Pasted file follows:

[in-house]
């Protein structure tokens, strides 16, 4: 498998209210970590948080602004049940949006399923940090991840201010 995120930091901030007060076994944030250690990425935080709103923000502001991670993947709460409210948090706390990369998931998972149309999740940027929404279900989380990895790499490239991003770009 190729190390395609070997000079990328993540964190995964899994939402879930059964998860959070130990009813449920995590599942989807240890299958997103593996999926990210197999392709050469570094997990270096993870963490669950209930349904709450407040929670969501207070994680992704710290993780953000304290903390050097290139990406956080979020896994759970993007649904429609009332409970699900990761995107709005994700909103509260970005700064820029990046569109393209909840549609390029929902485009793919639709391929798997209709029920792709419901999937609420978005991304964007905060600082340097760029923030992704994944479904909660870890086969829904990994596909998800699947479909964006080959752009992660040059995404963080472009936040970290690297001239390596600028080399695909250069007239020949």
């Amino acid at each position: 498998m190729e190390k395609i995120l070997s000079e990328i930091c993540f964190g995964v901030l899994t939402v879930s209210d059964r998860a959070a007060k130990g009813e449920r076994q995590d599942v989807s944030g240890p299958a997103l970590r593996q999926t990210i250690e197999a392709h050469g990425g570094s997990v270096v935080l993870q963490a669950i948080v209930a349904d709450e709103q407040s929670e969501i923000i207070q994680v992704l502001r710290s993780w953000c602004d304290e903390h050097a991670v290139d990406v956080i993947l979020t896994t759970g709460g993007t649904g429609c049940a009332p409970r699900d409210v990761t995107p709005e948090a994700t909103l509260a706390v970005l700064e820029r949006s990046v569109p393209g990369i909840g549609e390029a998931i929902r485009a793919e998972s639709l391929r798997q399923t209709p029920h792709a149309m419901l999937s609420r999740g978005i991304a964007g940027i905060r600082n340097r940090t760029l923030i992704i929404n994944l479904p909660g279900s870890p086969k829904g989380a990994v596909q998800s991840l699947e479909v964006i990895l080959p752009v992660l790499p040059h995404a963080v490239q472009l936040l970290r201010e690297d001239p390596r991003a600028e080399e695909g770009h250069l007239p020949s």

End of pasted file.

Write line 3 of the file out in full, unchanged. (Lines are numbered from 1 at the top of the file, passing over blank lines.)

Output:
């Amino acid at each position: 498998m190729e190390k395609i995120l070997s000079e990328i930091c993540f964190g995964v901030l899994t939402v879930s209210d059964r998860a959070a007060k130990g009813e449920r076994q995590d599942v989807s944030g240890p299958a997103l970590r593996q999926t990210i250690e197999a392709h050469g990425g570094s997990v270096v935080l993870q963490a669950i948080v209930a349904d709450e709103q407040s929670e969501i923000i207070q994680v992704l502001r710290s993780w953000c602004d304290e903390h050097a991670v290139d990406v956080i993947l979020t896994t759970g709460g993007t649904g429609c049940a009332p409970r699900d409210v990761t995107p709005e948090a994700t909103l509260a706390v970005l700064e820029r949006s990046v569109p393209g990369i909840g549609e390029a998931i929902r485009a793919e998972s639709l391929r798997q399923t209709p029920h792709a149309m419901l999937s609420r999740g978005i991304a964007g940027i905060r600082n340097r940090t760029l923030i992704i929404n994944l479904p909660g279900s870890p086969k829904g989380a990994v596909q998800s991840l699947e479909v964006i990895l080959p752009v992660l790499p040059h995404a963080v490239q472009l936040l970290r201010e690297d001239p390596r991003a600028e080399e695909g770009h250069l007239p020949s």